Omar believes the reason why he has had success is because of proper planning and getting real. You can't delude yourself and go into it blindly. In order to stand out, you need to have a strategy, a differentiator, and add unique value to the marketplace.

He suggests starting out by studying your genre in iTunes, and seeing what shows are working. You may even want to reach out to some of the producers in your market, and ask for any tips. "Getting real" means studying your competition and doing your homework.

3. Leverage Your Strengths

Omar discovered this business tactic by applying his years of teaching skills and lessons, to his $100 MBA brand. His failed show was based on an interview format that he admittedly wasn't very good at. Once he started using his strengths, he was able to gain a competitive edge with the $100 MBA and was one of the first people on iTunes teaching business lessons

After Omar had relaid some tips for creating a successful podcast, I asked him why he chose this platform.

An Advocate for Podcasting

Omar admits he loves this medium because it attracts listeners that he deems as "completionists." Since some shows last up to a few hours per episode, audiences for podcasts are generally committed and in it for the long haul. That's also due in part to the fact that when people subscribe, they are delivered the content episodically. As Omar puts it:

"Podcasting is a great medium because it allows you to build a long-term, intimate relationship with people that may be interested in what you can offer them."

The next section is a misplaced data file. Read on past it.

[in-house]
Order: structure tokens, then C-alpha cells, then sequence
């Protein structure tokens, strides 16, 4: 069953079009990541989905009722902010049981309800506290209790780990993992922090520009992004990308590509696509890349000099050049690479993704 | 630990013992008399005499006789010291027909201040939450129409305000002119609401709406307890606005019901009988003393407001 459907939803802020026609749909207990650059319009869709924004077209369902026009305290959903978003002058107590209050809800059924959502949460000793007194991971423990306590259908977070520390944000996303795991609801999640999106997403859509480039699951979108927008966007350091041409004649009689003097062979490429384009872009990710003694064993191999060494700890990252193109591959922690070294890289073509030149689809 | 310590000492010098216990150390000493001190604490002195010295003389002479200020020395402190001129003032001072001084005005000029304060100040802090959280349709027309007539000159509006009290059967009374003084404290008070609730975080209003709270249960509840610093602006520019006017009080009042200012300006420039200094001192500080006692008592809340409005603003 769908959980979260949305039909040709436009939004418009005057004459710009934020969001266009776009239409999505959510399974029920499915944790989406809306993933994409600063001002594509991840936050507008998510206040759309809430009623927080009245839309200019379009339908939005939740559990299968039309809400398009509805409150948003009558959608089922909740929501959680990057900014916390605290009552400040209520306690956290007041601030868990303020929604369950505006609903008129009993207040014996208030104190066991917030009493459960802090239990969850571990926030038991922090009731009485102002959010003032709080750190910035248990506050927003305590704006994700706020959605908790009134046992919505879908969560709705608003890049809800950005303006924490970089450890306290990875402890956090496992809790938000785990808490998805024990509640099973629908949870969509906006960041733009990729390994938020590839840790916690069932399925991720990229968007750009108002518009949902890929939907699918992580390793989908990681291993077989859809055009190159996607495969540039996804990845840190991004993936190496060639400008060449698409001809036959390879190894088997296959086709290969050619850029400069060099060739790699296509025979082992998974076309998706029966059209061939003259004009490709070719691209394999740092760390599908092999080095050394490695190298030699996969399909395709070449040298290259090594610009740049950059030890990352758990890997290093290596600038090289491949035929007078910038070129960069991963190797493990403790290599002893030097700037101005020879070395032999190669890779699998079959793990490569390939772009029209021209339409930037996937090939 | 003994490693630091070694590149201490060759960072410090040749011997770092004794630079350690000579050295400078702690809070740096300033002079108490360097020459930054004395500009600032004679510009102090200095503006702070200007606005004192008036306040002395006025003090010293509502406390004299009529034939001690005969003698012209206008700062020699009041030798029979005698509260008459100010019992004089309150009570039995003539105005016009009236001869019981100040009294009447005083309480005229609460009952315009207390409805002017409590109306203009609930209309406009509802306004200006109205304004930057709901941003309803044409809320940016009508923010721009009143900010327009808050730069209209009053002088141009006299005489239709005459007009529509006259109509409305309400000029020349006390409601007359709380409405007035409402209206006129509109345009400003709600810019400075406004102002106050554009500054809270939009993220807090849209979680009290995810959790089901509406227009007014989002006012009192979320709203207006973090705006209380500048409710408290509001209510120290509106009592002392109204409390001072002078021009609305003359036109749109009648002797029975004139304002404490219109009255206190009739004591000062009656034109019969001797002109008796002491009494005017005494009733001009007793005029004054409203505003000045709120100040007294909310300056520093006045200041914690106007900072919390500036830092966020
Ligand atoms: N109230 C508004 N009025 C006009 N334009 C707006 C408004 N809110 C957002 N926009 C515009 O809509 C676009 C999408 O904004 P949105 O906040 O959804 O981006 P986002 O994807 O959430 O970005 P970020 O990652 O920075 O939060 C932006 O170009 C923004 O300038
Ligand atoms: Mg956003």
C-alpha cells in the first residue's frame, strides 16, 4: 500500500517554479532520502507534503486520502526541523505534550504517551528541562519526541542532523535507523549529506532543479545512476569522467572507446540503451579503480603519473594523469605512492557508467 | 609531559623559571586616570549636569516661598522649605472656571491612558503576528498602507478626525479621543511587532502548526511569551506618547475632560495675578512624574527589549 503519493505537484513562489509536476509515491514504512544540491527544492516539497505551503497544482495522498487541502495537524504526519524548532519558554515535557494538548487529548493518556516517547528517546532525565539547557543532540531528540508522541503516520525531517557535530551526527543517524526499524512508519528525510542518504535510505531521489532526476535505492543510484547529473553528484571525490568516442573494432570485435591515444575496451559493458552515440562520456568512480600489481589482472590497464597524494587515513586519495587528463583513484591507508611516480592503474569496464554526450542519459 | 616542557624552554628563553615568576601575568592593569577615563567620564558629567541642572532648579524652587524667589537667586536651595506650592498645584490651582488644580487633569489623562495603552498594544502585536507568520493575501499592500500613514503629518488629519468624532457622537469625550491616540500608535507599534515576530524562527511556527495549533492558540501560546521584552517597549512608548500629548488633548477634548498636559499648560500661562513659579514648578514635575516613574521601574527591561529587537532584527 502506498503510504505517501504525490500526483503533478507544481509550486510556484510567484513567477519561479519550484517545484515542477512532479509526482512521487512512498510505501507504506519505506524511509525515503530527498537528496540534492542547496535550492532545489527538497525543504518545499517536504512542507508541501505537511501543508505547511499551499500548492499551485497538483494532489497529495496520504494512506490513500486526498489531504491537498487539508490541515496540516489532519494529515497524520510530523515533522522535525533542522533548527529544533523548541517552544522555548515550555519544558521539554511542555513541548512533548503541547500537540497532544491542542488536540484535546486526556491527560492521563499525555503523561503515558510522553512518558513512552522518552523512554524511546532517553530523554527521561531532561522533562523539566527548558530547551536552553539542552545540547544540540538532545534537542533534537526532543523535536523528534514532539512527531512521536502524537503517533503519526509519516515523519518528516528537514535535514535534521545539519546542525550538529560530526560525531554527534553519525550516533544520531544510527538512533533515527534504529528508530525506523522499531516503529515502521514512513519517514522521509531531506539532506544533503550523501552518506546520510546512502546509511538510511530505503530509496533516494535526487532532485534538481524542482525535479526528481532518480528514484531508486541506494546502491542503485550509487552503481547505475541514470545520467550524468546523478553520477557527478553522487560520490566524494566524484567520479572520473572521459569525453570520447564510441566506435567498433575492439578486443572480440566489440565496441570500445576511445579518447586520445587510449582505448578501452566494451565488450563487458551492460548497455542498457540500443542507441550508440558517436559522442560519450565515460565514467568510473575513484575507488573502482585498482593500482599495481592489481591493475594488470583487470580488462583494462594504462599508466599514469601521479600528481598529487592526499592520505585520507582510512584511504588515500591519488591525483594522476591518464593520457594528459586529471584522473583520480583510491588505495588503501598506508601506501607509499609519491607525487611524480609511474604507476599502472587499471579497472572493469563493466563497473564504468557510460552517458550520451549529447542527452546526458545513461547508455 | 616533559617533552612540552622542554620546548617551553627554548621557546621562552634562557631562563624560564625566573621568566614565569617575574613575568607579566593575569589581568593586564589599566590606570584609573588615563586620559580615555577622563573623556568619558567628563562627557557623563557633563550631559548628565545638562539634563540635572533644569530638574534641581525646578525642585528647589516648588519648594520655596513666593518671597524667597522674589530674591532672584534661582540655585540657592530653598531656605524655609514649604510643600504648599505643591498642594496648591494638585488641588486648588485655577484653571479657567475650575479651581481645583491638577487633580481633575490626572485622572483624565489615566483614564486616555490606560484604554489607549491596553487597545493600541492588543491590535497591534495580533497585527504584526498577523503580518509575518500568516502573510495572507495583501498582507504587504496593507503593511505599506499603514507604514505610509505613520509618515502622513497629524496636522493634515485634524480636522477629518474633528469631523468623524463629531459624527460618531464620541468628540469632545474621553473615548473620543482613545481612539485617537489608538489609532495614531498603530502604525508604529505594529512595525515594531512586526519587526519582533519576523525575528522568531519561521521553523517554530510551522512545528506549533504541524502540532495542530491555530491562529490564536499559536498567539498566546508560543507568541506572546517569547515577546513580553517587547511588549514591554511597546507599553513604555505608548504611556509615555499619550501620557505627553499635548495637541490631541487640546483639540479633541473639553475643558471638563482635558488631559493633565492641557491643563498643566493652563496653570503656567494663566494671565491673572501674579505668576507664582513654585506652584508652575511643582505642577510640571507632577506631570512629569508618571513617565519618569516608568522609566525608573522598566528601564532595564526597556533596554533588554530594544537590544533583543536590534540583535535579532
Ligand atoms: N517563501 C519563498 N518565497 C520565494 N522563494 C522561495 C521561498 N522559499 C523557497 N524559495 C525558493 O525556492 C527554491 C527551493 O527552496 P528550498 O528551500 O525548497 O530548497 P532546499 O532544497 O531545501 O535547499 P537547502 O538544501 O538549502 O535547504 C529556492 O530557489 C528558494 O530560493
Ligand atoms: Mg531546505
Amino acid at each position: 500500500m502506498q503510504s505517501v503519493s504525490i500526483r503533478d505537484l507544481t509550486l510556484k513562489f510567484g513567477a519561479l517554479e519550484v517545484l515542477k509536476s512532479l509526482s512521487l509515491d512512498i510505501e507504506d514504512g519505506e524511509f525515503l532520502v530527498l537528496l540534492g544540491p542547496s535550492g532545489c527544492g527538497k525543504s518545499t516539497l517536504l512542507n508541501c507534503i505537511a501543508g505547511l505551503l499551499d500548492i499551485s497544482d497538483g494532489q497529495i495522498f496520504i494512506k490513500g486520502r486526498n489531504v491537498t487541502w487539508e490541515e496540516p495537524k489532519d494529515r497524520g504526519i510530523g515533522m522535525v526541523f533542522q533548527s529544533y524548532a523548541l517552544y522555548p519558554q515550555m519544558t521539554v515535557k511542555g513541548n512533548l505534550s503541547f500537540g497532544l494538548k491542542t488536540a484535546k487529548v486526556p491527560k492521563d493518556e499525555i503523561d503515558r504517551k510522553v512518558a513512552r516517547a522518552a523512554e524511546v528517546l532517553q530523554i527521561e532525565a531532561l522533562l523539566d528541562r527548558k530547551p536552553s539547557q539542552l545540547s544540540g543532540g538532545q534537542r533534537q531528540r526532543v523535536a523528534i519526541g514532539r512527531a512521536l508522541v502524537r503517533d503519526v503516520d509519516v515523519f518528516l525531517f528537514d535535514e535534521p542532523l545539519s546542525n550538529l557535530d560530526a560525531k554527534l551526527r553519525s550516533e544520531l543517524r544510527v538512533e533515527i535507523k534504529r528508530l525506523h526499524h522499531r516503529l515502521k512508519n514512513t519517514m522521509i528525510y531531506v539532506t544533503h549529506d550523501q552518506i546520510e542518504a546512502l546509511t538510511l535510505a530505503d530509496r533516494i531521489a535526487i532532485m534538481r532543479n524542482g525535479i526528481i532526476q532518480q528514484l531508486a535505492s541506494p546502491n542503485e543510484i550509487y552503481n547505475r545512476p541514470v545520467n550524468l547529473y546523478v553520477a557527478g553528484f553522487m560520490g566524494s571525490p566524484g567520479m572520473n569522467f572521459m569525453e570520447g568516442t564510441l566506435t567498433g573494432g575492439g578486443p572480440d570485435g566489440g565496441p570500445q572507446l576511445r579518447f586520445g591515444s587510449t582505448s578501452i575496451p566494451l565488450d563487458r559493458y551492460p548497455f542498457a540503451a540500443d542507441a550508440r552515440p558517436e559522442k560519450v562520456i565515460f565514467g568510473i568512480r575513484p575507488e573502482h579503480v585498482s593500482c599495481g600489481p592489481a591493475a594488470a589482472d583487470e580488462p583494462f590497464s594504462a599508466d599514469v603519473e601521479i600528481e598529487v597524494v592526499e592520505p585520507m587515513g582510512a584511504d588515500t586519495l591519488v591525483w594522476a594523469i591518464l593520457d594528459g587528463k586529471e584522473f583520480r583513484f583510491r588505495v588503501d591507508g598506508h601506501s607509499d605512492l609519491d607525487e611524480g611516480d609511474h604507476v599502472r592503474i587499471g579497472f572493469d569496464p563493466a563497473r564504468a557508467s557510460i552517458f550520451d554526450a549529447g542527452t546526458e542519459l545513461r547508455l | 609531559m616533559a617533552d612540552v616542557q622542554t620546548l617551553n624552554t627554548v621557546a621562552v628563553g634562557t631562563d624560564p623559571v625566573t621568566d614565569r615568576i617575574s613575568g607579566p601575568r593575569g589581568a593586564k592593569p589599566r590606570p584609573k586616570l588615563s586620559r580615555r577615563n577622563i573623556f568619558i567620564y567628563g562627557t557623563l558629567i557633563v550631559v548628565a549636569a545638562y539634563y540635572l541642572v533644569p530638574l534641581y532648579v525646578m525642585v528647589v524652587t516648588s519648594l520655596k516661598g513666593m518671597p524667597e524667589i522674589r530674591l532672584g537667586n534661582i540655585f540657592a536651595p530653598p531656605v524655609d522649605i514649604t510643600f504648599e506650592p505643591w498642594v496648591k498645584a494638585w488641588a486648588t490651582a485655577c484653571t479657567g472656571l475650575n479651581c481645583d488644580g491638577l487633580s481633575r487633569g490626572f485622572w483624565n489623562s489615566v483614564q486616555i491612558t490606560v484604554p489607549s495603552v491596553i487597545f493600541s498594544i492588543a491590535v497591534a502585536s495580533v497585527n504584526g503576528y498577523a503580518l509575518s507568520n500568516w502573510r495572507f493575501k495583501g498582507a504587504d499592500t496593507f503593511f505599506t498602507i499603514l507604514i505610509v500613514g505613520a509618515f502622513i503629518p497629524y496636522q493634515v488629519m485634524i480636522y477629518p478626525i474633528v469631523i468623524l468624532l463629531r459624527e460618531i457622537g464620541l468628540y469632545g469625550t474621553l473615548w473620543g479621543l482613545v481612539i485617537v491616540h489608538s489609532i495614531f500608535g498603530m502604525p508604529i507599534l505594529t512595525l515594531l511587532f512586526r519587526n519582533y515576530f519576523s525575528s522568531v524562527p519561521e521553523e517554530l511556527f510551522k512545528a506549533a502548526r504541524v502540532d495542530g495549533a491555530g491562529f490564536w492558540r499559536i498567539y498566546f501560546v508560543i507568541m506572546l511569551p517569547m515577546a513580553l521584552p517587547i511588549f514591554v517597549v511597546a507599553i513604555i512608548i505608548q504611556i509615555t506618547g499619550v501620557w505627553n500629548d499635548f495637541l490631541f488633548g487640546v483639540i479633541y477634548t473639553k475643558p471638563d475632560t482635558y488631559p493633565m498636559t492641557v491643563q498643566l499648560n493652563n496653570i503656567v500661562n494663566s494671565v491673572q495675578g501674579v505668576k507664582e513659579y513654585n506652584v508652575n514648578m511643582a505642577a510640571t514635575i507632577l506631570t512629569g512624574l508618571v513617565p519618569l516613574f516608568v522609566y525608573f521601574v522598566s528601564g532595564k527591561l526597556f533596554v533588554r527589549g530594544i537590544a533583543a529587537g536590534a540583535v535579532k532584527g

This type of broadcasting also allows you to have a place in the day-to-day life of listeners, as people tune-in during normal activities—like going to the gym or doing the dishes.

As podcasts are a growing platform, Omar emphasizes the importance of being involved in everything, from host to producer. It's critical to be a craftsman in the process, and you have to have some experience so you can delineate what you want people to do. There's no need to spend money on costly equipment, and you can get a decent mic for about sixty dollars.

Regardless of what people say, they don't like to shop around. Podcasts create rapport, and people consistently go with whom they know, whom they trust, and who delivers.

"They don't care how much you know until you show them how much you care."

Advice for Business Owners

Like the famous shoe company, Omar wants you to "Just do it!" As he cleverly advised:

"If you're just starting out, the only thing that moves the needle is action."

Part of being a great entrepreneur is forcing yourself to do things when you don't feel like it. It is important to challenge yourself to get things done— even when it doesn't make any sense right now. The consistency of action is critical, and every single day business owners should be producing something.

Checking e-mails and social media are shallow actions that do not build a legacy. The needle gets stuck when you can't point at one thing each day and say "I created that."

Balance your consumptive and productive times accordingly, and practice consistency.

Lastly, it's important to welcome challenges. Business owners should understand how to deal with obstacles. It is what will keep you on track and define you as an entrepreneur so that you can propel yourself to the next level.